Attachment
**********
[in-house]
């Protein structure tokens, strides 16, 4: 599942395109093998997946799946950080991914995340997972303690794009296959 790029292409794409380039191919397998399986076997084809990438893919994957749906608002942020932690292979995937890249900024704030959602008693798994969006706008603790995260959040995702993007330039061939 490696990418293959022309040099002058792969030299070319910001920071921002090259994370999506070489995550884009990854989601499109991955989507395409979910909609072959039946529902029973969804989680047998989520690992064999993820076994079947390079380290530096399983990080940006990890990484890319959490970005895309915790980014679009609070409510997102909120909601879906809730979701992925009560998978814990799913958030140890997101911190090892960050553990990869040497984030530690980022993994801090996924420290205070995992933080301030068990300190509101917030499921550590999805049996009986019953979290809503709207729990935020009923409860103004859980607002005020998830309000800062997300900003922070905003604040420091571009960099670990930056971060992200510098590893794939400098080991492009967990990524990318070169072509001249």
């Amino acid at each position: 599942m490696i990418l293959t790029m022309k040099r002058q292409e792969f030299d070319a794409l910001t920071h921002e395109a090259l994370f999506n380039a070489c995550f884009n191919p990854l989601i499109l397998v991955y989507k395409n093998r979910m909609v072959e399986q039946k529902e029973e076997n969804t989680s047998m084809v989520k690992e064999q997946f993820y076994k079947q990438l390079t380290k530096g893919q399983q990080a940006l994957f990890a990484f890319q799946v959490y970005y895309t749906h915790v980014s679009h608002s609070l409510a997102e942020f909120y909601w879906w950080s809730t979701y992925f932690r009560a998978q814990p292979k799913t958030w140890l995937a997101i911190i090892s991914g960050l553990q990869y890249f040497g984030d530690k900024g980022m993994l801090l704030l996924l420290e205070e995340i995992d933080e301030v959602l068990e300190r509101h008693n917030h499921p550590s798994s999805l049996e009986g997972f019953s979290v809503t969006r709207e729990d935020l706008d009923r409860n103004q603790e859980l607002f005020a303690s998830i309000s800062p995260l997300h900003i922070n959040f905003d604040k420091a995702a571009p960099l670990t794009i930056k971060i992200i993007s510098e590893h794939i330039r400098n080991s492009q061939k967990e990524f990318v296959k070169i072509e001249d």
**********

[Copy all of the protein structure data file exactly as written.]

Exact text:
[in-house]
């Protein structure tokens, strides 16, 4: 599942395109093998997946799946950080991914995340997972303690794009296959 790029292409794409380039191919397998399986076997084809990438893919994957749906608002942020932690292979995937890249900024704030959602008693798994969006706008603790995260959040995702993007330039061939 490696990418293959022309040099002058792969030299070319910001920071921002090259994370999506070489995550884009990854989601499109991955989507395409979910909609072959039946529902029973969804989680047998989520690992064999993820076994079947390079380290530096399983990080940006990890990484890319959490970005895309915790980014679009609070409510997102909120909601879906809730979701992925009560998978814990799913958030140890997101911190090892960050553990990869040497984030530690980022993994801090996924420290205070995992933080301030068990300190509101917030499921550590999805049996009986019953979290809503709207729990935020009923409860103004859980607002005020998830309000800062997300900003922070905003604040420091571009960099670990930056971060992200510098590893794939400098080991492009967990990524990318070169072509001249």
């Amino acid at each position: 599942m490696i990418l293959t790029m022309k040099r002058q292409e792969f030299d070319a794409l910001t920071h921002e395109a090259l994370f999506n380039a070489c995550f884009n191919p990854l989601i499109l397998v991955y989507k395409n093998r979910m909609v072959e399986q039946k529902e029973e076997n969804t989680s047998m084809v989520k690992e064999q997946f993820y076994k079947q990438l390079t380290k530096g893919q399983q990080a940006l994957f990890a990484f890319q799946v959490y970005y895309t749906h915790v980014s679009h608002s609070l409510a997102e942020f909120y909601w879906w950080s809730t979701y992925f932690r009560a998978q814990p292979k799913t958030w140890l995937a997101i911190i090892s991914g960050l553990q990869y890249f040497g984030d530690k900024g980022m993994l801090l704030l996924l420290e205070e995340i995992d933080e301030v959602l068990e300190r509101h008693n917030h499921p550590s798994s999805l049996e009986g997972f019953s979290v809503t969006r709207e729990d935020l706008d009923r409860n103004q603790e859980l607002f005020a303690s998830i309000s800062p995260l997300h900003i922070n959040f905003d604040k420091a995702a571009p960099l670990t794009i930056k971060i992200i993007s510098e590893h794939i330039r400098n080991s492009q061939k967990e990524f990318v296959k070169i072509e001249d």